IOC gets official look at simplification for Tokyo Olympics

The executive board of the International Olympic Committee is expected to review the proposed cuts on Wednesday. (File/AFP)
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Updated 06 October 2020

IOC gets official look at simplification for Tokyo Olympics

  • Organizers and the IOC say they had already slashed several billion dollars in costs before the Olympics were postponed
  • Tokyo and the IOC have not offered an estimate of the savings

TOKYO: The IOC and local organizers are trying to “simplify” the postponed Tokyo Olympics, promising to save money in what one study says is already the most expensive Summer Olympics on record.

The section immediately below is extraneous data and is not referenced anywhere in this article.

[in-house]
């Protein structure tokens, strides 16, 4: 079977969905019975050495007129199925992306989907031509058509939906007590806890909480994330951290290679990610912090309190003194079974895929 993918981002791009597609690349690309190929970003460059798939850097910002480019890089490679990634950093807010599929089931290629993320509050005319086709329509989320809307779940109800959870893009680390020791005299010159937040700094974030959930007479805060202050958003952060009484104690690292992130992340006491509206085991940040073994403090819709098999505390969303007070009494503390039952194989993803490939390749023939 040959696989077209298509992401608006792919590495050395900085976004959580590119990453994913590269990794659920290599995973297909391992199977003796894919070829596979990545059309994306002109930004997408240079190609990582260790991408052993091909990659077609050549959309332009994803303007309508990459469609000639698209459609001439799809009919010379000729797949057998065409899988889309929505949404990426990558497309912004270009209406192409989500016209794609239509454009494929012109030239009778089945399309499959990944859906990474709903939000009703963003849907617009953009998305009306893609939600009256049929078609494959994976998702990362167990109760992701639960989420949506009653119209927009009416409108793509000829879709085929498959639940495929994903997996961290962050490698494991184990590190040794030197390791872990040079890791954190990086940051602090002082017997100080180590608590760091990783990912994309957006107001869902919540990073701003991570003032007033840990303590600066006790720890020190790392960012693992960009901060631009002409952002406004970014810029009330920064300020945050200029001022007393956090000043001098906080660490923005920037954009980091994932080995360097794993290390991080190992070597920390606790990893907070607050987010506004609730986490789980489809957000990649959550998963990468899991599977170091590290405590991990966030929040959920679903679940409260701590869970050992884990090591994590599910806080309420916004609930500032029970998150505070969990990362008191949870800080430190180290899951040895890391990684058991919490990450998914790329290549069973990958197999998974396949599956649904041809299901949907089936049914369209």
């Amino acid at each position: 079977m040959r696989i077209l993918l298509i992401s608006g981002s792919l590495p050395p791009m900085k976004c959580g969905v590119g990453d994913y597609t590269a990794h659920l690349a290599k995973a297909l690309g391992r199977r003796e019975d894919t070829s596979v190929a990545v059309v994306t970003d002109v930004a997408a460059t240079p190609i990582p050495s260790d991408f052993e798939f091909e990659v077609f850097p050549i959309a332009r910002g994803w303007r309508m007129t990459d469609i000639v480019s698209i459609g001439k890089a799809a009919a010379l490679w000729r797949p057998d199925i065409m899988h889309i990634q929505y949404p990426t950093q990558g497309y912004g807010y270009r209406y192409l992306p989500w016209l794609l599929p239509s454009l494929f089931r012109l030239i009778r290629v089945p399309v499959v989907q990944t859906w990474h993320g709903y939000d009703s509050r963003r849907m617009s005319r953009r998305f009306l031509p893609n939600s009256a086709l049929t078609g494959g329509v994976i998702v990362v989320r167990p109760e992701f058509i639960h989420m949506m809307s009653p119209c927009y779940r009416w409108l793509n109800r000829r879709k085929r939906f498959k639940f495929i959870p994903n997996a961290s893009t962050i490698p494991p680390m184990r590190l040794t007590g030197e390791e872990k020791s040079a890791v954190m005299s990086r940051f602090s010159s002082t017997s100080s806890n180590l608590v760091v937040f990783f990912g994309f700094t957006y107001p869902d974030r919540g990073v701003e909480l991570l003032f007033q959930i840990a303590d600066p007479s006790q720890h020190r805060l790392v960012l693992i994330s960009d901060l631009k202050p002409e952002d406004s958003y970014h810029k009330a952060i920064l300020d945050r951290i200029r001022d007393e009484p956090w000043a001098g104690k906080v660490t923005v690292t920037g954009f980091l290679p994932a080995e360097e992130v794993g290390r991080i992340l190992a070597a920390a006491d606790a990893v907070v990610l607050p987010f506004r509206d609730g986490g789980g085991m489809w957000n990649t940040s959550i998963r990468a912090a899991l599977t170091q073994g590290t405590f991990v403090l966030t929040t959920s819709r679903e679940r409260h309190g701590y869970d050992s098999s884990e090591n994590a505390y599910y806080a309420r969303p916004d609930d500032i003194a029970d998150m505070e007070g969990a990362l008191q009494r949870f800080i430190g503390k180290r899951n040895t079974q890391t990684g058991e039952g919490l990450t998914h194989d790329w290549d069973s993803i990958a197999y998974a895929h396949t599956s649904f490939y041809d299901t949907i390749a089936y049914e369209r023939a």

The executive board of the International Olympic Committee is expected to review the proposed cuts on Wednesday. They include about 50 changes to fringe areas that leave the number of athletes — 15,400 for the Olympics and Paralympics — and all sports events untouched for next year.
Also largely untouched will be the opening and closing ceremonies, the heavily sponsored 121-day torch relay, and competition areas that will be seen on television broadcasts. This means the so-called field of play, and areas immediately adjacent.
Some of the proposed cuts listed in a detailed document from the organizers include: fewer decorative banners; a 10-15% reduction in “stakeholders” delegation sizes; five fewer international interpreters from a staff of 100; fewer shuttle buses; reduction in hospitality areas; suspension in production of mascot costumes; cancelation of official team welcome ceremonies.
Big savings are not easy to find.
Organizers and the IOC say they had already slashed several billion dollars in costs before the Olympics were postponed six months ago because of the COVID-19 pandemic. This included moving events to existing venues rather than building new facilities.